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I'm trying to debug a problem with a create statement I have however the error message doesn't really make any sense.

The script is:

CREATE TABLE    marlin.SupportLog
(
    IssueID             INTEGER         UNIQUE NOT NULL,
    TypeID              INTEGER         NOT NULL ,
    IssueDescription    VARCHAR(5000)   NOT NULL ,
    MinutesSpent        INTEGER         NOT NULL ,
    PriorityID          INTEGER         NOT NULL ,
    UserID              INTEGER         NOT NULL ,
    SubmittedDate       DATETIME        NOT NULL    DEFAULT SYSDATETIME() ,
    LastModifiedDate    DATETIME        NULL        DEFAULT SYSDATETIME() ,
    LastModifiedUserID  INTEGER         NULL

    CONSTRAINT  SupportLog_pk
        PRIMARY KEY NONCLUSTERED (IssueID)

    CONSTRAINT  TypeID_fk
        FOREIGN KEY (TypeID)
            REFERENCES  marlin.SupportIssueType(TypeID)

    CONSTRAINT  SLPriorityID_fk
        FOREIGN KEY (PriorityID)
            REFERENCES  marlin.SupportPriority(PriorityID)

    CONSTRAINT  UserID_fk
        FOREIGN KEY (UserID)
            REFERENCES marlin.SupportUsers(UserID)
);

If I comment out the last two constraints the table works fine however if I run it as above I receive:

Msg 8148, Level 16, State 0, Line 1
More than one column FOREIGN KEY constraint specified for column 'LastModifiedUserID', table 'marlin.SupportLog'.
Msg 8148, Level 16, State 0, Line 1
More than one column FOREIGN KEY constraint specified for column 'LastModifiedUserID', table 'marlin.SupportLog'.

The error doesn't appear to help - what am I not understanding / what have I done wrong?

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The error message does not fit the SQL?! Strange. Can you post the DML fot the other three tables so we can repro fully? –  usr Feb 5 '12 at 23:57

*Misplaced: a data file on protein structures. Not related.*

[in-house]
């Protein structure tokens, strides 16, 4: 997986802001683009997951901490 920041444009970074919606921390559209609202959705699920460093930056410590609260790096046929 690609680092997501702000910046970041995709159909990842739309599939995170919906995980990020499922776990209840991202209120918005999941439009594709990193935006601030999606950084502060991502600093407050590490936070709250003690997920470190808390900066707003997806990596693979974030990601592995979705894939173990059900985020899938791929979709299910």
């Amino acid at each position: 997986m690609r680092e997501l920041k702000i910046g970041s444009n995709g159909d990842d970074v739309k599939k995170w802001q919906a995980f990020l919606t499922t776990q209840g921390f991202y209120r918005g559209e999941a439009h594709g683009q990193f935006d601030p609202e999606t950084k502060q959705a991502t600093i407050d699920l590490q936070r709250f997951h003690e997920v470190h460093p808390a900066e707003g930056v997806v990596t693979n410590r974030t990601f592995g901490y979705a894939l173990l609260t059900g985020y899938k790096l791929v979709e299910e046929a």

2  
missing commas? –  John Pick Feb 6 '12 at 0:08
    
@JohnPick Oh, come on! Missing comma's it is. Such an ambiguous error message though! If you can post this as an answer I'll accept so you receive the appropriate reputation for it. –  ElvisLikeBear Feb 6 '12 at 0:12
1  
agreed. the error message was misleading. –  John Pick Feb 6 '12 at 0:16
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2 Answers

up vote 8 down vote accepted

The CREATE TABLE statement is missing a comma before each CONSTRAINT.

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When creating a table there are two ways of doing constraints. At the table level or at the column level. For example (using Oracle, no SQL Server handy, but they both have the same concept):

-- column level
create table t(c1 number constraint t_uk1 unique
    , c2 number constraint t_uk2 unique);

-- table level
create table t(c1 number
    , c2 number
    , constraint t_uk1 unique(c1)
    , constraint t_uk2 unique(c2));

What was happening, in your case, without the commas, was that you had multiple column level constraints against the last column in your table. I agree that the message was not helpful. SQL Server was guessing a different meaning from what you intended.

Note: One must use table constraints when multiple columns are involved.

The column involved in a column level constraint is implicit. Presumably once SQL Server got past the multiple foreign key constraints on one column it would have started complaining about how columns specified different then the one it was complaining about where being specified.

More details can be found on MSDN.

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